• Market saturation: With a population of just under 35,000 people, operators share  a limited market. The GRA regularly gathers statistical data from all three operators in order to actively monitor market shares and make regulatory assessments pertaining to ‘significant market power’. The authority observed huge fluctuations in market shares when the two private network operators initially rolled out their services. The market became increasingly competitive as the years progressed and this was especially evident in the residential broadband sector. However, each operator now has a fairly balanced share of the market which has showed little change over the 2021-23 period, indicating that these shares have now settled, with the individual needs of customers being met.10
  • Business models: The relative ‘stagnation’ in residential and, to a certain extent, business market shares, calls into question the long-term viability of some business models. This may be due to the similarities between the products offered in terms of pricing, bundling of services, tailored business solutions, etc. This could hypothetically lead to a financial strain on operators and whilst this does not currently seem to be an issue within Gibraltar, there exists the potential for operators to struggle to generate further revenue in order to cover any future infrastructure investments and operational costs inherent in an increasingly competitive market.  
  • Potential for service fragmentation: The presence of three separate operators may limit flexibility, for example in choosing to focus on specific areas or demographic groups. This could leave the territory with subpar internet access in certain areas, even with regulatory interventions such as universal service and functional internet access. So far, service fragmentation does not appear to be an issue, with each operator having significant coverage of the territory in terms of market reach.11
  • Interference and congestion: Gibraltar’s unique geographical location and close proximity to both Spain and North Africa also present challenges that require good spectrum management and regulatory collaboration in order to mitigate the risk of interference. Furthermore, the limited physical space in Gibraltar can exacerbate the potential for network interference and congestion issues among the three separate networks. Overlapping frequencies and crowded network channels can lead to degraded performance for some users in certain circumstances, making it challenging for operators and necessitating regulatory intervention in some cases.
  • Increased risk of cybersecurity threats: Having multiple operators managing their own networks may increase the risk from cybersecurity threats. Each operator has their own unique set-up and security protocols, making it harder to establish a single unified defence against cyber threats. In extreme cases, this could render broadband infrastructure vulnerable to attacks, potentially compromising the privacy and security of users. For this reason, and in addition to ensuring operators implement best industry practices, the GRA periodically reviews the security measures in place and strongly encourages open and transparent dialogue. The GRA collaborates with the operators to strengthen network security measures and ensure that information regarding security threats is shared.

Lessons from Gibraltar’s approach

In hosting three separate, non-shared, full-fibre networks, Gibraltar’s telecommunications infrastructure is distinctive. It demonstrates the potential of such an approach in respect of fostering competition, ensuring reliability and providing a wide array of choices and redundancy for residents and businesses.

Gibraltar’s transformation into an online gambling and financial services hub has been achieved through a combination of regulatory engagement, favourable tax conditions and advanced telecommunications infrastructure. The interplay between telecommunications and these two sectors has not only fuelled economic growth but has positioned Gibraltar as a prominent player in the global online gambling and financial services industries.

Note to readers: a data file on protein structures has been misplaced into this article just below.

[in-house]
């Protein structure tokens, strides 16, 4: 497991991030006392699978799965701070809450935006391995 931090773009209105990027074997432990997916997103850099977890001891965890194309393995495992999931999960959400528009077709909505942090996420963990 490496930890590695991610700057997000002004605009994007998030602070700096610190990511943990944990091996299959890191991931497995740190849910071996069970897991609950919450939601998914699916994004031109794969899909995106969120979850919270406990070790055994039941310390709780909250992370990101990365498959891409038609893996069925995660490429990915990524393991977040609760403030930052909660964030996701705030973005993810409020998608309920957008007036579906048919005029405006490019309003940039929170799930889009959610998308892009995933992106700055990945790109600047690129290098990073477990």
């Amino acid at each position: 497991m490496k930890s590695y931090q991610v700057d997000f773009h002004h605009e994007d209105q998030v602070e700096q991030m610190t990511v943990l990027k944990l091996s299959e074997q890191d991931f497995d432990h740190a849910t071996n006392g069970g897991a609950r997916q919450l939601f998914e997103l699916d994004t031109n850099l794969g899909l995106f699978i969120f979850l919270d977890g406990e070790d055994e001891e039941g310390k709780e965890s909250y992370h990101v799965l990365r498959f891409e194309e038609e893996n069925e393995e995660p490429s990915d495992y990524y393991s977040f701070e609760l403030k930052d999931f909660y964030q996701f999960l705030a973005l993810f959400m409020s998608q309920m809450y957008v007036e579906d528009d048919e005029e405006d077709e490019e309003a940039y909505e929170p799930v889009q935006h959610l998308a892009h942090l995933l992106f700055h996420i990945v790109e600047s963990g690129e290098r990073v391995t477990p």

However, in structuring an approach, regulatory bodies and operators alike should take into account factors such as geographical size, existing infrastructure, competition, market dynamics, differing technologies and their target user base when considering any type of infrastructure sharing. Furthermore, this should be assessed on a case-by-case basis in order to provide the most advantageous platform for service innovation and future market growth. Mutual cooperation and understanding between differing network operators must also be encouraged. To this end, Gibraltar’s telecommunications landscape shows the transformative power of investing in advanced independent infrastructure, whilst also being aware of the potential drawbacks, demonstrating the power of non-shared infrastructure to shape a prosperous future.

Operators’ decisions to engage in limited infrastructure sharing has proved to be a winning strategy. However, striking a balance between competition and cooperation in the telecommunications sector is a complex challenge to which Gibraltar, like other regions, must continually evaluate and adapt to ultimately ensure that residents and businesses benefit from high-quality, accessible, and innovative telecommunications services without the drawbacks.

Ibrahim Alba

Ibrahim Alba is a communications regulatory officer at the Gibraltar Regulatory Authority.

1 Sovereign Group (2022). Gibraltar drives the global ‘responsibility agenda’ in online gambling. Blog Gibraltar, 17 February.

2 See HM Government Gibraltar. Gambling Act 2021: Key principles and sections.

3 See Hassans 2024. Gibraltar.

4 Written evidence submitted by the Government of Gibraltar.

5 See note 4.

6 Wardle M and Mainelli M (2024). IFCs improve their position in the global financial centres. Z/Yen Group blog, 23 January.

7 See Worldwide broadband speed league 2023.

8 Popov A (2023). European markets show significant disparity in broadband user experience. Opensignal, 12 October.

9 Asymmetric digital subscriber line (ADSL) is a technology that facilitates fast data transmission at a high bandwidth on existing copper wire telephone lines to homes and businesses. A very high-speed digital subscriber line (VDSL) provides data transmission at greater speeds than ADSL.

10 GRA annual data gathering exercise 2021-2023 – quarterly statistics submitted by local operators (commercial and in confidence).

11 GRA annual data gathering exercise 2024 – quarterly statistics submitted by local operators (commercial and in confidence).